International Conference on Applications of Statistics and Probability in Civil Engineering (ICASP) (12th : 2015)

Life-cycle maintenance, monitoring, and inspection optimization for ship structures under uncertainty Soliman, Mohamed; Frangopol, Dan M.; Mondoro, Alysson Jul 31, 2015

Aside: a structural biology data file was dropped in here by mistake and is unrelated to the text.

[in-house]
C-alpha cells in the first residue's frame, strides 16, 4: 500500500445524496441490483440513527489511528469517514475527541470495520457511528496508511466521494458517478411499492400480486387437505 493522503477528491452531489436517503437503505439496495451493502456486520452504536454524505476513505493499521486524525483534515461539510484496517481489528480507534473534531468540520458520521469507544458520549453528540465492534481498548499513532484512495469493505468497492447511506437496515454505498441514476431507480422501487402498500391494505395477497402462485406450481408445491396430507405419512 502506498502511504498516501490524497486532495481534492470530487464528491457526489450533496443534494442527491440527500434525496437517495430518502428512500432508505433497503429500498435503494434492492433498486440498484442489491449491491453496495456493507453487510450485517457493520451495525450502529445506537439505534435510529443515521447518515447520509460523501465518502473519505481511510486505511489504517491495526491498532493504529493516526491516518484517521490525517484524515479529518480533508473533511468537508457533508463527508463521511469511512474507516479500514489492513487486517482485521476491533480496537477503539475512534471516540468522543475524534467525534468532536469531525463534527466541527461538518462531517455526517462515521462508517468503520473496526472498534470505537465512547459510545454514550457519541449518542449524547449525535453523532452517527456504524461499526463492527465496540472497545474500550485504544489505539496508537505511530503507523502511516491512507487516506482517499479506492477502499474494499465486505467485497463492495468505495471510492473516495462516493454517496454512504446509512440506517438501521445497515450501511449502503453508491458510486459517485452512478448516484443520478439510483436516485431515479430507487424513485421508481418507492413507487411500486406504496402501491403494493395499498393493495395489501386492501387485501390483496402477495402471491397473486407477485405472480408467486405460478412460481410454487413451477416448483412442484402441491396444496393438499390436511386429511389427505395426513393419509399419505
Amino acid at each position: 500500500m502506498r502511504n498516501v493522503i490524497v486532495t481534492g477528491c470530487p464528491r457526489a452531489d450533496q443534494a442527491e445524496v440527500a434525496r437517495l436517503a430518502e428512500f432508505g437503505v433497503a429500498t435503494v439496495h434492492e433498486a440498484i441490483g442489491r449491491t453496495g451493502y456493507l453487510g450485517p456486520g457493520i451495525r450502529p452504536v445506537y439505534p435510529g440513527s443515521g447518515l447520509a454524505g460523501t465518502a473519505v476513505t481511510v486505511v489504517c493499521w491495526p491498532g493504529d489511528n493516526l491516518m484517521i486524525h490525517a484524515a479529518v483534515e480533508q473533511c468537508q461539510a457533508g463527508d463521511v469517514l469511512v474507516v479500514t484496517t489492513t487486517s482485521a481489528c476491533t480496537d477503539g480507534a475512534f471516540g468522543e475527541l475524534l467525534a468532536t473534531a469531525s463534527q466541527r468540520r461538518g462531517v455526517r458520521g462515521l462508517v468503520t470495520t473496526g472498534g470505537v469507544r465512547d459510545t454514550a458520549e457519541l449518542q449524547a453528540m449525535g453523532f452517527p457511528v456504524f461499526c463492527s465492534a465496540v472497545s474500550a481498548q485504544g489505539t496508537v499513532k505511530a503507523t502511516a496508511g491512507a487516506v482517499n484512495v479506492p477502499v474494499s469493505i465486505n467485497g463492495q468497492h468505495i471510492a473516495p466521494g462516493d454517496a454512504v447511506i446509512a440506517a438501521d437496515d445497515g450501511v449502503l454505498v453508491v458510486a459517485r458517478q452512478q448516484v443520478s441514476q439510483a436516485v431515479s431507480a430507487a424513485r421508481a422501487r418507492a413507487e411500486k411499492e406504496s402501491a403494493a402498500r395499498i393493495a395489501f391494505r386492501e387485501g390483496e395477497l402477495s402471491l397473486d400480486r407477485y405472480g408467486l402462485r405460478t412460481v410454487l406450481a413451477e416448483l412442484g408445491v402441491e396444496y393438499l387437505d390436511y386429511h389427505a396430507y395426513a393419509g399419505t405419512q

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12th International Conference on Applications of Statistics and Probability in Civil Engineering, ICASP12 Vancouver, Canada, July 12-15, 2015  1 Life-Cycle Maintenance, Monitoring, and Inspection Optimization for Ship Structures under Uncertainty Mohamed Soliman Research Associate, Dept. of Civil & Environmental Engineering, Lehigh University, Bethlehem, PA, USA Dan M. Frangopol Professor and the Fazlur R. Khan Endowed Chair of Structural Engineering and Architecture, Dept. of Civil & Environmental Engineering, Lehigh University, Bethlehem, PA, USA Alysson Mondoro Graduate Research Assistant, Dept. of Civil & Environmental Engineering, Lehigh University, Bethlehem, PA, USA ABSTRACT: This paper presents a probabilistic optimization approach for scheduling inspections, monitoring, and maintenance actions along the life-cycle of ships under fatigue deterioration. The optimization approach yields the optimum interventions times and types that facilitate the minimization of expected life-cycle maintenance and inspection cost, maximization of expected service life, and minimization of expected failure cost. Uncertainties associated with the performance prediction, service life estimation with and without maintenance, and the relationship between the degree of damage and the probability of damage detection are considered in the proposed approach. Computing the life-cycle cost, failure cost, and service life is based on an event tree model which takes into consideration the different outcomes of inspection and monitoring actions. The proposed approach is applied to a ship structure under fatigue deterioration.  1. INTRODUCTION Ships are under continuous gradual deterioration as a result of being exposed to various mechanical stressors and harsh marine environmental effects. Fatigue and corrosion are the main deteriorating mechanisms for such structures (Guedes Soares and Garbatov 1999a,b; Frangopol and Soliman 2015). Frequent inspections and monitoring actions are required to observe the structural performance while maintenance and repair actions are needed to ensure that the structural performance remains above the safe thresholds throughout the required service life. These actions generally represent a burden to the structural manager as they result in an increase in the total life-cycle operational cost. Therefore, an optimal planning strategy is required to determine the ideal time for applying these actions while keeping the structural performance above the safe threshold (Frangopol 2011). However, with the presence of various uncertainties within the performance prediction models, structural deterioration, and inspection outcomes, among others, the proper life-cycle management under the effects of fatigue and corrosion represents a significant challenge for ship managers. Monitoring systems with the automated ability to detect fatigue crack growth have emerged as an alternative to traditional non-destructive inspection (NDI) methods. The advantage of these systems is that they offer the capacity to detect the damage with minimal disturbance to the operational schedule of the ship. However, long-term monitoring will increase the life-cycle cost of the structure due to 12th International Conference on Applications of Statistics and Probability in Civil Engineering, ICASP12 Vancouver, Canada, July 12-15, 2015  2 the high expenses associated with the monitoring hardware and the continuous need to transfer, process, and interpret the collected data. Additionally, monitoring techniques may have less damage detection abilities compared to traditional NDI techniques. Although several approaches for probabilistic inspection and/or maintenance planning for fatigue critical structures have been proposed (e.g., Chung et al. 2006; Kim et al. 2013; Kwon and Frangopol 2012; Soliman et al. 2013), less attention has been directed towards (a) the monitoring scheduling problem, in which the optimal times and durations of monitoring actions are established, and (b) the selection of optimal performance observation methodology (i.e., inspection versus monitoring) which fulfill the management objectives given the different cost and capabilities of each of the available techniques. This paper addresses these two issues by proposing a probabilistic approach for intervention (i.e., inspection, monitoring, and maintenance actions) optimization for ship details under fatigue deterioration. Optimum intervention times and types are determined by solving a multi-objective optimization problem which simultaneously minimizes the life-cycle interventions cost, maximizes the expected service life, and minimizes the expected failure cost over the life-cycle. The proposed approach is applied to a critical detail of a steel ship.  2. FATIGUE DAMAGE: A BRIEF REVIEW  Fatigue is one of the main deteriorating mechanisms of steel and aluminum ships. Fatigue cracking may lead to significant inspection and repair costs for ships (Collette 2005). Additionally, it may lead to catastrophic failures if not correctly managed. For a component subjected to elastic stress fluctuations, fatigue damage may accumulate at regions of stress concentration where the local stress exceeds the yield limit of the material. Stress concentrations can occur at the component due to the presence of initial flaws in the material, welding process, or fabrication. Initiation and propagation of cracks in the plastic localized region occurs due to the cumulative damage acting over a certain number of stress fluctuations. These cracks can eventually cause the fracture of the component. This process can be minimized by using better details, avoiding stress concentrations and decreasing the number of welded attachments, among others (Fisher et at. 1998; Barsom and Rolfe 1999). In this paper, the approach based on the linear elastic fracture mechanics (LEFM) is used to predict the time-dependent crack growth. In this method, the stresses near the crack tip, which are responsible for the crack propagation, are related to the stress intensity factor K. LEFM can be applied through Paris’ equation (Paris and Erdogan 1963) for assessing fatigue behavior of steel details. This equation relates the crack growth rate to the range of the stress intensity factor K as follows ( )mda C KdN                          (1) where a is the crack size and N is the number of cycles. C and m are material parameters. The range of the stress intensity factor can be expressed as  ( )K Y a S a                     (2) where S is the stress range and ( )Y a  is a correction factor which depends on the crack orientation and shape. This correction factor takes into account the effects of the elliptical crack shape, free surface, finite width (or thickness), and non-uniform stress acting on the crack. Using Equations (1) and (2), the number of cycles associated with a growth in the crack size from an initial size of oa  to a size of ta  can be calculated as  1 1( )toamm aN daC S Y a a        (3) The number of cycles to failure (i.e., when the crack reaches its critical size af at the detail) can be obtained by setting at in Equation (3) as the critical crack size af. By using Monte Carlo simulation with the proper definition of various 12th International Conference on Applications of Statistics and Probability in Civil Engineering, ICASP12 Vancouver, Canada, July 12-15, 2015  3 random variables, the probability density function (PDF)  Tf t  of the time to failure T (i.e., initial service life) of the detail can be achieved. It should be noted that the term failure refers to the event in which the crack reaches its critical size. For a small time interval t  and a given time t, this PDF provides the probability that the failure will occur between the time t and t t  . The simulation can also be used to find the cumulative distribution function (CDF) of the time to failure ( )TF t  as   0( ) ( )tT TF t P T t f u du            (4) Figure 1 conceptually shows the CDF of the time to failure with and without repair.  If a specific service life t* is required, the probability of failure Pf, defined as the probability that the critical crack size will be reached before t*, is computed as   * *f TP P T t F t  .  3. PROBABILITY OF DAMAGE DETECTION The probability of damage detection (PoD) is used in this paper to assess the capacity of the inspection method to detect cracks. This probability is defined as the probability that an existing crack with a specific size will be detected using a given inspection method (Chung et al. 2006). The lognormal CDF form of the PoD, adopted in this paper, is given as (Crawshaw and Chambers 1984)                                     ln1 aPoD                     (5)  where Φ[∙] denotes the standard normal CDF, a is the crack size, and α and β are the PoD function parameters and they depend on the quality of inspection methods.  The typical procedure when using crack monitoring techniques such as the acoustic emission (AE) method is to perform a follow-up inspection to determine the flaw size by other NDI method (e.g., ultrasonic inspection). However, recent studies shows that it is possible to obtain the probability of damage detection of AE in monitoring the crack growth. Pollock (2007, 2010) shows also that the probability of detecting a certain crack size increases with the increase in the monitoring duration. Hence, in this paper, a time-dependent PoD model for monitoring is considered and is expressed as  ln1mdtaPoD R                  (6) where mdtR is a reduction factor depending on the monitoring duration mdt .  4. INTERVENTION OPTIMIZATION The approach presented in this paper establishes the optimum intervention (i.e., inspection, monitoring, and repair actions) times and types for fatigue critical details. The first step is to predict the time-dependent performance of the structure. Given the various uncertainties associated with this process, performance prediction is performed probabilistically by implementing Monte Carlo simulation. to provide the PDF and CDF of the time to failure. An optimization process is next implemented to find the optimum intervention schedule. The optimum schedules are the ones which simultaneously maximize the service life, TIMECDFWithout RepairWith RepairPfWithout RepairPfWith One RepairRequired Service Life1.0RepaiTimeFigure 1 CDF of time to failure (or service life) with and without repair 12th International Conference on Applications of Statistics and Probability in Civil Engineering, ICASP12 Vancouver, Canada, July 12-15, 2015  4 minimize the life-cycle intervention cost, and minimizes the expected failure cost. The objectives are evaluated based on the decision tree model presented in Figure 2. As shown in the figure, at a given inspection time, if damage is detected, an in-depth inspection is performed to investigate the degree of damage d. If the damage is larger than a certain threshold dr, repair is performed, otherwise, repair decision is delayed to the next scheduled intervention time. 4.1. Optimization objectives Inspection or monitoring actions performed along the service life are crucial to evaluate the structural condition and ensure that the structural performance is above acceptable thresholds. If these actions reveal the presence of structural damage, repair can be applied to reduce the degree of damage (e.g., by replacing the damaged component) resulting in an increase in the structural performance and a corresponding extension in the service life. These repairs also affect the CDF of T and reduce the probability of failing before the required service life in the manner shown in Figure 1.  Interventions performed along the service life will increase the life-cycle operational cost. Additionally, the timing of these interventions will also affect the failure probability and the associated expected cost of failure. Thus, it is crucial to obtain a management solution which provides an optimal balance between the expected service life, life-cycle interventions cost, and expected failure cost. In this paper, the effect of repair actions on the service life and the life-cycle interventions cost are quantified through the event tree model shown in Figure 2. Possible outcomes of an inspection or a monitoring action are represented as the branches of the event tree with different occurrence probabilities. For the event tree model in Figure 2, the probabilities of occurrence of the kth branch are evaluated as        1 i oP B P t t P D P NR          (7a)          2 i oP B P t t P D P R            (7a)      3 i oP B P t t P ND                (7a)    4 i oP B P t t                      (7a) where P(Bk) is the occurrence probability of the kth branch, P(D) and P(ND) are the probabilities of detecting and not detecting the damage, respectively, P(R) and P(NR) are the respective probabilities of performing and not performing a repair action during an intervention, ti is the intervention time, and to is the initial service life without repair. Next, considering the different branches of the event tree model, the expected service life can be determined as follows    1nk kkE T P B T                   (8)                  where E[T] is the expected service life and Tk is the service life associated with the kth branch. For Branches 1, 3, and 4, since no repair is performed, the service life will remain the same as the initial service life. For Branch 2, it is assumed that during a repair, the damaged component will be replaced and the initial performance is fully restored.  Similarly, the expected cost including inspection, monitoring and maintenance E[CI] can be found as   1nIk kkE C P B C                (9) where Ck is the cost associated with the kth branch computed as the summation of the costs Figure 2 Event tree model for one intervention DamagedetectedNo repairRepairInspection or monitoring at time tiDamagenot detectedBranch 1Branch 2Branch 3Branch 4ti≤ toti> to0 ≤ d < drd ≥ dr12th International Conference on Applications of Statistics and Probability in Civil Engineering, ICASP12 Vancouver, Canada, July 12-15, 2015  5 of inspection, monitoring, and repair actions performed along the branch. For a given intervention schedule, the probability that the crack will reach the critical size before reaching the required service life can be found based on the simulation results. This probability is considered herein as the probability of failure and the expected failure cost is obtained as F f fE C P C                      (10)                                   where Cf is the monetary value associated with the failure. The optimization also minimizes this value as one of its objectives.  Using the same procedure, the cost and service life can be found for multiple scheduled inspections and repair actions. Monte Carlo simulation is used in this paper to consider various uncertainties associated with the damage propagation and the estimation of the service life and total cost. 5. ILLUSTRATIVE EXAMPLE The proposed approach is applied to the ship detail shown in Figure 3. In this study, the joint between bottom plate and longitudinal plate is considered as the critical location subjected to fatigue (Glen et al. 1999). At this location, the fluctuating stress is mainly caused by the hull girder bending. Under longitudinal loading and unloading, the crack in the plate can initiate on the edge connected to the stiffener and propagate away from the stiffener. To obtain the PDF of the initial service life of the detail, Equation (3) is used with the deterministic parameters and random variables shown in Table 1. In this example, the geometry function Y(a)  is assumed to be one (Akpan et al. 2002). The critical crack size is assumed herein to be 50 mm and the required service life is considered 20 years. Monte Carlo simulation with 107 samples is next performed to draw samples from the initial service life of the detail. Figure 4 shows the simulation results of the initial service life which is subsequently integrated into the optimization problem to obtain the optimal intervention schedules. 5.1. Intervention optimization In this section, the optimum interventions schedules, including the optimum inspection and/or monitoring times, monitoring durations, and crack size threshold for performing maintenance are obtained. Minimizing the expected life-cycle interventions cost, minimizing expected failure cost, and maximizing the service life are considered as optimization objectives.   Table 1 Deterministic parameters and random variables associated with the illustrative example Notation (units) Mean Coefficient of variation Distribution type ao (mm)a 0.5 0.1 Lognormal mb 3 - Deterministic C 2.3×10-12b 0.3c Lognormal Sre (MPa) 20 0.1 Weibulld Nav d (cycles/year) 1.0×106 0.1 Lognormal Based on: a Chung et al. (2006); b BSI (2005); c Kim and Frangopol (2011); d Kim and Frangopol (2012) Figure 3 The analyzed detail DETAIL 1MID-SHIP CROSS-SECTIONCRACK12th International Conference on Applications of Statistics and Probability in Civil Engineering, ICASP12 Vancouver, Canada, July 12-15, 2015  6  Figure 4 Histogram of the initial service life  A tri-objective optimization problem is formulated and solved using Genetic Algorithms (GAs). The ultrasonic technique is considered as the inspection method for fatigue crack detection. However, any other non-destructive inspection method can be used. The AE technique is considered as the crack monitoring methodology. The PoD parameters α and β associated with ultrasonic inspection are considered 0.122 and -0.305, respectively (Forsyth and Fahr 1998). In this example, the monitoring duration is assumed to be one day, one week, or six weeks, where the optimizer is responsible for selecting the optimal duration associated with scheduled monitoring actions. The parameters α and β associated with AE monitoring for six weeks are considered, based on Pollock (2007, 2010), as 0.801 and -0.491, while for monitoring periods of one week and one day, a reduction factor mdtR of 0.65 and 0.5, respectively, is applied to the PoD function as shown in Equation (6). The optimization problem is formulated as follows  Given         , ,  ,    PDF of oN and tC α β          (11) Find                       ,,  ,i md i rat t                       (12) Such that           1 1.0 i it t year                 (13)   To       maximize  E T , minimize IE C   , and           minimize FE C                                         (14)  where it  is a vector consisting of the design variables of intervention times, ,md it is a vector consisting of the monitoring durations, ,md it  is the monitoring time associated with the ith intervention and it is equal to zero for the case of inspection, to is the initial service life, ar is the critical crack size for repair, N is the number of interventions, C is a vector consisting of the cost of inspection, monitoring, in-depth inspection, and repair. α and β are vectors consisting of PoD function parameters for different inspection and monitoring methods. In this example, the cost of inspection is considered to be $15,000 while the monitoring cost consists of an initial cost of $15,000 and a running cost which increases with the increase in the monitoring duration ($1,000/week). The in-depth inspection cost and maintenance cost are assumed to be $15,000 and $50,000, respectively. Additionally, Cf is assumed $100,000.  Next, the tri-objective optimization problem is constructed and solved by using the Global Optimization Toolbox provided in version R2013 of MATLAB (MathWorks 2013). A Generic Algorithm with a population size 400 and maximum number of generations 250 is adopted to develop the Pareto-optimal solution set provided in Figure 5.  The Pareto front indicates that these are truly conflicting objectives where the expected service life cannot be maximized simultaneously with the minimization of expected life-cycle intervention costs and minimization of expected failure costs. Table 2 presents the design variables and objective function values for three intervention plans A, B, and C highlighted in Figure 5. 0 25 50 75 100 125 150024681012x 105MONTE CARLO SIMULATION10,000,000 SamplesINITIAL SERVICE LIFE(YEARS)NUMBER OF SAMPLESMEAN = 29.5 YRSST. DEV = 16.2 YRS12th International Conference on Applications of Statistics and Probability in Civil Engineering, ICASP12 Vancouver, Canada, July 12-15, 2015  7  Figure 5 Pareto-optimal solution set for maximizing the expected service life, minimizing the life-cycle intervention cost, and minimizing the expected cost of faiure  Plans A and B implement acoustic emissions monitoring with a monitoring duration of 1 day for each intervention, while Plan C implements only ultrasonic inspections. Other solutions allow for mixed implementation of inspection/monitoring methods but are not shown here. All three plans are characterized by low expected failure costs but demonstrate the range of expected life and expected maintenance cost that can be taken, and the trade-off between them.  Table 2 Three optimum management plans shown in Figure 5 for the multi-objective optimization problem  * Time approximated to the nearest year  In order for decision makers to determine the optimal management plan considering the conflicting objectives, they must first set acceptable thresholds for two of the three objectives and the front will provide the management plan which minimizes the third. For example, the decision maker may set a desired service life and acceptable failure cost threshold, and the front will provide the minimum repair cost and associated management plan. 6. CONCLUSIONS This paper presented an approach for scheduling interventions along the life-cycle of a structural component under fatigue deterioration. The interventions included inspection, monitoring, and repair actions applied to damaged components. The ultrasonic technique is considered as the inspection method, while monitoring is assumed to be performed by using the acoustic emissions technique. However, any inspection or monitoring method can be used given the proper identification of the PoD model parameters. A tri-objective optimization problem is constructed and solved to identify the optimum inspection times, monitoring times and durations, and critical crack size for repair which simultaneously maximizes the expected service life, minimizes the interventions cost, and minimizes the expected failure cost. The proposed approach aids in establishing optimum and cost effective management solutions for deteriorating ships by providing the trade-offs between conflicting life-cycle management criteria.  7. ACKNOWLEDGEMENTS The support by grants from (a) the National Science Foundation (NSF) Award CMS-0639428, (b) the Commonwealth of Pennsylvania, Department of Community and Economic Development, through the Pennsylvania Infrastructure Technology Alliance (PITA), (c) the U.S. Federal Highway Administration (FHWA) Cooperative Agreement Award DTFH61-07-H-00040, (d) the U.S. Office of Naval Research (ONR) Awards Number N00014-08-1-0188 and N00014-12-1-0023, and (e) the National Aeronautics and Space Administration (NASA) Award NNX10AJ20G is gratefully acknowledged. The opinions presented in this paper are those of the authors and do not necessarily reflect the views of the sponsoring organizations. Expected Cost of Failure (1000USD)405060708016017018019020021022023002040Plan Design variables Objective Values t1* (YR) t2* (YR) t3* (YR) ar (mm) E[T] (YR) E[CI] (USD) E[CF] (USD) A 12 33 36 9.2 57.9 188×103 3.30×103 B 13 33 51 7.4 68.0 190×103 4.38×103 C 11 28 47 7.2 70.2 207×103 1.42×103  12th International Conference on Applications of Statistics and Probability in Civil Engineering, ICASP12 Vancouver, Canada, July 12-15, 2015  8 8. REFERENCES Akpan, U.O., Koko, T.S., Ayyub, B., and Dunbar, T.E. (2002). “Risk assessment of aging ship hull structures in the presence of corrosion and fatigue.” Marine Structures, 15(3), 211–31. Barsom, J.M., and Rolfe, S.T., (1999). Fracture and fatigue control in structures: applications of fracture mechanics. Third Edition, American Society for Testing and Materials, West Conshohocken, PA. British Standards Institution (BSI). (2005). Guidance on methods for assessing the acceptability of flaws in fusion welded structures. BS7910, London. 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MathWorks (2013). “Global optimization toolbox 3.2.2 user’s guide,” The MathWorks Inc., Natick, MA.  Paris, P.C., and Erdogan, F.A. (1963). “Critical analysis of crack propagation laws.” Journal of Basic Engineering, 85(Series D), 528–534. Pollock, A. (2007). “Probability of detection for acoustic emission.” Journal of Acoustic Emission, 25, 231-237. Pollock, A. (2010). “A POD model for acoustic emission-discussion and status.” In Review of Progress in Quantitative Nondestructive Evaluation, Vol. 209, eds. D.O. Thompson and D.E. Chimenti, AIP Publishing, Melville, NY, 1927-1933. Soliman, M., Frangopol, D.M., Kim, S. (2013). “Probabilistic optimum inspection planning of steel bridges with multiple fatigue sensitive details.” Engineering Structures, 49, 996-1006.